If you aren’t concerned with how people view you (and are thereby determined to be an asshole director), then know that people talk. Creative people talk to other creative people, and if you get labeled as a hardass, you’re going to lose work because of it. I’ve been making a decent living as a DP, editor, sound mixer and colorist since Wait’s festival run. Everyone measures talent differently. My friend Nick saw Wait and thought, “I really like the way this film looks, I’m going to hire this guy to shoot my short.” Talent may have gotten Nick’s attention, but he soon started asking people involved with Wait what I was like to work with. If they all told Nick I was an asshole, then Nick wouldn’t have hired me to shoot his short, There I Go. This early in your career, talent will only get you so far. Maintaining a positive attitude, and treating everyone with respect, will benefit you in the future.

Save Half of Your Budget for Post
Yep, this again. The second most important lesson I can impart on future filmmakers is to save half of your total budget for post-production. And by post, I mean actual post-production (editing, sound mixing, color correction, score, FX), but also film festival submissions, marketing materials (posters, postcards), and a distribution plan. You’ll determine your total budget during pre-production, and in that moment, you need to set half of that aside for when you finish filming. I learned this lesson the very hard way on Wait, and I am just now clearing my debt as a result. Trust me, save half. 

What’s Next
So now then. You wrote the thing, made the thing, crafted the thing, and released the thing. So now what? Art, such as life, cannot fully be planned. You can set goals for yourself, create realistic expectations, but life is undoubtedly going to get in the way and disrupt your plans. 

The only thing I’ve ever wanted to do is make movies. And when Wait was finished, I thought I “wasn’t allowed” to make anything other than feature films again. Thankfully, once I abandoned that silly notion, the creative floodgates opened. Since filming Wait, I’ve made music videos and short films, shot and edited movies for other people, sound mixed feature films, color corrected shorts – I’ve used the skills I learned while making Wait, and applied them to my overall art. In January 2013, if you told me that in five years the most financially successful aspect of my art would be editing material for other people, I would’ve thought you were crazy. But that is now the case.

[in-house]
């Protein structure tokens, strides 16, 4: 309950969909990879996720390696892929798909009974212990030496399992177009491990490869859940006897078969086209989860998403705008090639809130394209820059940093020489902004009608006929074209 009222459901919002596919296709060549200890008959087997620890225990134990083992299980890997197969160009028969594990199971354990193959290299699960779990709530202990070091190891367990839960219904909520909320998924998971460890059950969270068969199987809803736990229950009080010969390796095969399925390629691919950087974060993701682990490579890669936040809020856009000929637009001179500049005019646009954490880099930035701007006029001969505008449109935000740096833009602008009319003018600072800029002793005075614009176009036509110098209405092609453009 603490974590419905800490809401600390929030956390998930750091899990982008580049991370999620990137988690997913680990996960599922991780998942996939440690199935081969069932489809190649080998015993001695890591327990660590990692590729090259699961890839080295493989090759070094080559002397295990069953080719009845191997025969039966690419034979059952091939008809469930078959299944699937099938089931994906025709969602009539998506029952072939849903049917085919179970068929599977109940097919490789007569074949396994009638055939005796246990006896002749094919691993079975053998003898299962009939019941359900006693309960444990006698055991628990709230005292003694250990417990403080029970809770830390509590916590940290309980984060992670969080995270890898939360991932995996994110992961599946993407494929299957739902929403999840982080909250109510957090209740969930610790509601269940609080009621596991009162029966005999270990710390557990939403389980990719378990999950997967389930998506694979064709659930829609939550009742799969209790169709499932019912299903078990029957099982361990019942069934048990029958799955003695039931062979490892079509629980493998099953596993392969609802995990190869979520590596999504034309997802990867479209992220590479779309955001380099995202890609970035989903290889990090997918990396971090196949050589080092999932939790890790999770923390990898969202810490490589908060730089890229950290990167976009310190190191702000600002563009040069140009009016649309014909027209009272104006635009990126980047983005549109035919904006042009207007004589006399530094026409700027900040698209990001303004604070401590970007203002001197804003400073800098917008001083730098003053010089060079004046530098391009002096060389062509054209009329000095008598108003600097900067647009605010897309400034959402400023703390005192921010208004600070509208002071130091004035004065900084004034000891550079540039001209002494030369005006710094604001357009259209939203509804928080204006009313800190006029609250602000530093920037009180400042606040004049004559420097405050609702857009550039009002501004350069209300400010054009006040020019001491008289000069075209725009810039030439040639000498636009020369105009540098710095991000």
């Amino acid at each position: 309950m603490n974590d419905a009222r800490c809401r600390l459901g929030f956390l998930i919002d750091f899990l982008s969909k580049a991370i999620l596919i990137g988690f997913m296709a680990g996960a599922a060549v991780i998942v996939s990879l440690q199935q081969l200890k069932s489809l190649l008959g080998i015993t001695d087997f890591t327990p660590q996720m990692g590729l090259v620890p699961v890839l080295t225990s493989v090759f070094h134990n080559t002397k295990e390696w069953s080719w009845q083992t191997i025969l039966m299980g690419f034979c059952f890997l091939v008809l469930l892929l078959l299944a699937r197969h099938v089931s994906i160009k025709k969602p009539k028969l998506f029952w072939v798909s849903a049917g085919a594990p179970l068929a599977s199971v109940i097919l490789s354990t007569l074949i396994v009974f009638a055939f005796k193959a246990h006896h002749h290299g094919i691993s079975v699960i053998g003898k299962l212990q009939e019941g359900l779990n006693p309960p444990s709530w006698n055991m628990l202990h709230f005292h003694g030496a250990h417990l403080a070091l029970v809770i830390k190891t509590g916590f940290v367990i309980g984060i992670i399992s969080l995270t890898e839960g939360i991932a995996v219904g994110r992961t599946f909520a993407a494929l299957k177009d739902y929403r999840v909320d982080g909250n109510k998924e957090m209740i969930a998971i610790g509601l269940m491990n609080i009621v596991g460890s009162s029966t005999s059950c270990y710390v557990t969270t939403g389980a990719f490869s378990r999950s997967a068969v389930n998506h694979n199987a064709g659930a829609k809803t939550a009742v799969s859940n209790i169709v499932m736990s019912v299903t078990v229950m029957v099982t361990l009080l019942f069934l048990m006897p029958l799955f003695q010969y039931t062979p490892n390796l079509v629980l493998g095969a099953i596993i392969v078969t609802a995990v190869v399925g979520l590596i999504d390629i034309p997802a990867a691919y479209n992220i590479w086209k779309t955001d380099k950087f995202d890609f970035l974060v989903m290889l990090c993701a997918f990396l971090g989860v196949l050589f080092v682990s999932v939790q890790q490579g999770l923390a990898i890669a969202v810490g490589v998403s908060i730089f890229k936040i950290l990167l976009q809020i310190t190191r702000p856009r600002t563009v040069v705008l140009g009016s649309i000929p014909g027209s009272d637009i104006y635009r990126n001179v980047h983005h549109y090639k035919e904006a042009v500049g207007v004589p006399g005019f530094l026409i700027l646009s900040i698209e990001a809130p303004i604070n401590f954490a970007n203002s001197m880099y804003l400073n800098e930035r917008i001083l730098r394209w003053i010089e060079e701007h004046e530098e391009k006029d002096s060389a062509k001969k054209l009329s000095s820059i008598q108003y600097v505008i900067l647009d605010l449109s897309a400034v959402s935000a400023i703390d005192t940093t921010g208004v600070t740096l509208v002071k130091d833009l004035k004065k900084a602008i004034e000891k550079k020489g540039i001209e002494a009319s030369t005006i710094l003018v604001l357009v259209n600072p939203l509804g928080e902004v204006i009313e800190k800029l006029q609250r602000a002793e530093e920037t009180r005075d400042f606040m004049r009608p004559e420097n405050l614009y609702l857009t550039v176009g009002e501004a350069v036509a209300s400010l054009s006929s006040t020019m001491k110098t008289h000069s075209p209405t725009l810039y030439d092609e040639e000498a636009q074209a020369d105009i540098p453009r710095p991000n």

And that’s okay. It’s okay to create in any format. It’s okay to make a music video if you’ve already made a feature. It’s okay to make a “no budget” short if your feature film has already won festival awards. It’s okay to color correct a comedy sketch. It’s okay to think of that new idea. It’s okay to finally sit down and write that new thing. And when it’s done, it’s okay to stare at it and think, “Damn, am I really ready to step into the arena again?” Hell yes, you certainly are. If for no other reason than you have to.

How I Made a Microbudget Feature Film

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6 comments:

  1. Thank you for all of the insight into what it takes into making a film. Especially one that is small. It's true what you're saying. There's so many films being made and not all of them will be seen in huge film festivals. Even trying to get to one is hard enough and you never know if you're going to make it. At least you got it out and putting it out for all of us to see.

    If anyone does ask you what is next, just say "Jesus Christ: Lust for Glory". That is what Eric Idle said when someone asked him what Monty Python was going to do after The Holy Grail. It was a joke but it ended up being the basis for Life of Brian.

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    1. Thank YOU for reading and commenting on every piece. It means a lot to me.

      "Jesus Christ: Lust for Glory" is the best possible answer to that question. I never knew that Eric Idle story. Love it.

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  2. You are a good role for other filmmakers, despite the stress, lack of sleep, losing weight, and money issues, you still were professional/friendly on set.

    Look forward to checking out your short Ascent when it's available.

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    1. Thanks so much, Chris. I really appreciate all the support you've shown Wait throughout the years!

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  3. I have been absolutely loving this insightful series. Everything that you reviewed was so thorough, honest, and passionate. I have so much respect for your artistry and dedication. I felt like I was right there next to you along the way. When you discussed your financier leaving you in the dust my heart & stomach dropped - I can't imagine actually experiencing that first hand. You went through so much during this process, but in the end your vision was realized which is an incredible feat.

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    1. Thank you SO much for this comment. I really appreciate the time you took to read the posts and comment here. Whew, what an insane process it was to make this movie, but I'm glad you enjoyed reading about it! Thanks again!